(Bloomberg) -- The Dutch central bank reported a nearly eightfold increase in its loss as interest-rates hikes hit its balance sheet.

The loss rose to €3.5 billion ($3.8 billion) in 2023, from a loss of €460 million in the previous year, De Nederlandse Bank, or DNB, said in a report published on Friday. 

“As interest rates were raised, our interest expense went up, whereas interest income barely increased,” the DNB said.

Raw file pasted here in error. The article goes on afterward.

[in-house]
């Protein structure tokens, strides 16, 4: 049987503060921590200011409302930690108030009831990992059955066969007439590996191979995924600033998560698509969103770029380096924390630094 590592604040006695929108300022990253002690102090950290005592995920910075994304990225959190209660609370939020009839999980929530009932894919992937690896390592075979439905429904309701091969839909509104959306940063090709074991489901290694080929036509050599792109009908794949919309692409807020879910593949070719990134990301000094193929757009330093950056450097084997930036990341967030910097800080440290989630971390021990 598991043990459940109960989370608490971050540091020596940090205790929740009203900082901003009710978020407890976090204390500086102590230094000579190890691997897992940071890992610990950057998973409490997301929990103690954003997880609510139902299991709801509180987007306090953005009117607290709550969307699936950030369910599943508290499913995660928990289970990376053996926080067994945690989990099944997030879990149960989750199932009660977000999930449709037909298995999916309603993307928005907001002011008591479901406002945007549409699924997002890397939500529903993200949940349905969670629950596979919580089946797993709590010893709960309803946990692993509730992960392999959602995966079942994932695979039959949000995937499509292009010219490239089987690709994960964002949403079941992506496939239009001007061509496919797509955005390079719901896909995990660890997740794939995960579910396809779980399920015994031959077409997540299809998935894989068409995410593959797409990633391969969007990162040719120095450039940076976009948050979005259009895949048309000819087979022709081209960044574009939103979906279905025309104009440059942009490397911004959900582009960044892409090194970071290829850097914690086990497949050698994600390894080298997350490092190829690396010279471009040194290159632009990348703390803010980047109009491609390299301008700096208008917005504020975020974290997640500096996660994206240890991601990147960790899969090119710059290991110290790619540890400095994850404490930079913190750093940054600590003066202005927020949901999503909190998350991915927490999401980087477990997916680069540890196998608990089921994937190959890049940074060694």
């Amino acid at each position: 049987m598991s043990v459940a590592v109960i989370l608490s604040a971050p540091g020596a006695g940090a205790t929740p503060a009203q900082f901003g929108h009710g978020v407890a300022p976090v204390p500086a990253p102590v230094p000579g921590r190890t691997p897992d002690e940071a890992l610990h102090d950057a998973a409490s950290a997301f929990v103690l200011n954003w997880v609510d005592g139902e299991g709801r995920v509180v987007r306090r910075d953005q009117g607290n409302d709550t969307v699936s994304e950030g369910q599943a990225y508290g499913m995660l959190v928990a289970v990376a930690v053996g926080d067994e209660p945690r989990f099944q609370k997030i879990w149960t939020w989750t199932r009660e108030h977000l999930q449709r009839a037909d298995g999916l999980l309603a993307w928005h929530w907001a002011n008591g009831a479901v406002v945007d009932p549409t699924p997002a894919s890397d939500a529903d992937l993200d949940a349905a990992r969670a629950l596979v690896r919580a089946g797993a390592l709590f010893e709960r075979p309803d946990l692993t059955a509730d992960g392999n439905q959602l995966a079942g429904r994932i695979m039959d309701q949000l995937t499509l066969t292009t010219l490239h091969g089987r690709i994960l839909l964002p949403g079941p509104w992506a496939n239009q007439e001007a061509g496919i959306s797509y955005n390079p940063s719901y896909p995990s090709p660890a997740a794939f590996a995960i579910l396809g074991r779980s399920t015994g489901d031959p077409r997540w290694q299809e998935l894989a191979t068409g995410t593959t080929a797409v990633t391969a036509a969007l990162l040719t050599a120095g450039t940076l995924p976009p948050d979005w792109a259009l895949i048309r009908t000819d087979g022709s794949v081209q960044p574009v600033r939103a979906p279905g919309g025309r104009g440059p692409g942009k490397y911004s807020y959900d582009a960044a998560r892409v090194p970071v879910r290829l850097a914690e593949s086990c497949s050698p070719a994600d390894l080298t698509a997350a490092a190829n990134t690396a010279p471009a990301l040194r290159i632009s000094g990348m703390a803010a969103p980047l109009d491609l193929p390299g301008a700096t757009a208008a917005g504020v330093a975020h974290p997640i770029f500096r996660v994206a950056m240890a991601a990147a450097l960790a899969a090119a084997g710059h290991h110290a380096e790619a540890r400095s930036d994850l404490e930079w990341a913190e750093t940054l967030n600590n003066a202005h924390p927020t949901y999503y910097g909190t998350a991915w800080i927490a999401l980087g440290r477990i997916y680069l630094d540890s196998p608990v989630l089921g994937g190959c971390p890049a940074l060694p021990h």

While the monetary authority has to pay higher interest for deposits of commercial lenders, its income from government bond holdings — which increased substantially under the European Central Bank’s purchase programs — won’t rise accordingly.

Last year, the Dutch central bank warned of possible annual losses until 2028 as monetary tightening impacts its balance sheet.

Since the introduction of the euro in 1999, the Dutch central bank has made a total profit of €22.6 billion. It paid out €16.2 billion in the form of dividends to the Dutch state, using the remaining €6.3 billion to strengthen its buffers. 

Its buffers now stand at around €7 billion after two consecutive years of negative results.

©2024 Bloomberg L.P.